Scientists have found evidence of flowing water on Mars, which suggests that an ocean may have covered up to a third of the Red Planet billions of years ago.
Using a collection of high-resolution images obtained from NASA's Mars Reconnaissance Orbiter, researchers at the California Institute of Technology discovered ridge-like features, called inverted channels, in Mars' Aeolis Dorsa region.
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"Scientists have long hypothesized that the northern lowlands of Mars are a dried-up ocean bottom, but no one yet has found the smoking gun," study co-author Mike Lamb, an assistant professor of geology at Caltech in Pasadena, told Space.com.
These ridges may be that smoking gun, as they often exist where flowing water runs. The inverted channels seen on Mars spread out and slope steeply downward near their end, as streams do on Earth when they empty into a larger body of water.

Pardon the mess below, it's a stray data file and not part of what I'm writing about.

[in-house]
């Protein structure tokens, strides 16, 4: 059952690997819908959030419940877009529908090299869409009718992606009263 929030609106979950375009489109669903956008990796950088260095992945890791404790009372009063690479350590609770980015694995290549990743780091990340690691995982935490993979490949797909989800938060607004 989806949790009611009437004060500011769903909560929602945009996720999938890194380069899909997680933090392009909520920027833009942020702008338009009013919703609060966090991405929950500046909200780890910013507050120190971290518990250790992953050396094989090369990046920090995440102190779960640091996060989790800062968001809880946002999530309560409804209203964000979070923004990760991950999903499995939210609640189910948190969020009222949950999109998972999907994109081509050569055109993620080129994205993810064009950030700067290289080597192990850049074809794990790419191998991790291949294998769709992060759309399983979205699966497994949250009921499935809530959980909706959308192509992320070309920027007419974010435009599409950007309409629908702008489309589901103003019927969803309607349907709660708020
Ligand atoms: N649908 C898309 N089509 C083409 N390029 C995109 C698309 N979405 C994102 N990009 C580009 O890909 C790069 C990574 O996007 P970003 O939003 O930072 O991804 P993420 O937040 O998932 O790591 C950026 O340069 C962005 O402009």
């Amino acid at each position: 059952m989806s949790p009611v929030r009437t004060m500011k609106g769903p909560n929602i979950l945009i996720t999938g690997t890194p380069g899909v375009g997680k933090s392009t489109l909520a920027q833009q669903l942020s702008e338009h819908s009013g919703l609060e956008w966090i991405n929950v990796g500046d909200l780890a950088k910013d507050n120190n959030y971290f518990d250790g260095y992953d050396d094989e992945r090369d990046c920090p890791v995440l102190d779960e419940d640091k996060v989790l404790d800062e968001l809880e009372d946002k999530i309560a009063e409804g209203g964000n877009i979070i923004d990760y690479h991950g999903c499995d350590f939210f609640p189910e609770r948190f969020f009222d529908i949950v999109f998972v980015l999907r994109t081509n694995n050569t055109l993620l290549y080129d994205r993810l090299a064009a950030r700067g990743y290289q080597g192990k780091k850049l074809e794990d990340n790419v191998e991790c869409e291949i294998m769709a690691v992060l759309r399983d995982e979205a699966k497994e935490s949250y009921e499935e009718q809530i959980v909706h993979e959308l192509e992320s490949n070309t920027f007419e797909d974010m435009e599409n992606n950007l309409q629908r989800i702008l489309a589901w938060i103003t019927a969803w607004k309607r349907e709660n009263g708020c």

"This is probably one of the most convincing pieces of evidence of a delta in an unconfined region — and a delta points to the existence of a large body of water in the northern hemisphere of Mars," lead author Roman DiBiase, a postdoctoral scholar at Caltech, said in a statement.
It's not yet clear how big the body of water that once covered a large area of Mars was, but scientists speculate it would at least have flooded the Aeolis Dorsa, which measures about 38,600 square miles.
"In our work and that of others — including the Curiosity rover — scientists are finding a rich sedimentary record on Mars that is revealing its past environments, which include rain, flowing water, rivers, deltas, and potentially oceans," Lamb said. "Both the ancient environments on Mars and the planet's sedimentary archive of these environments are turning out to be surprisingly Earth-like."
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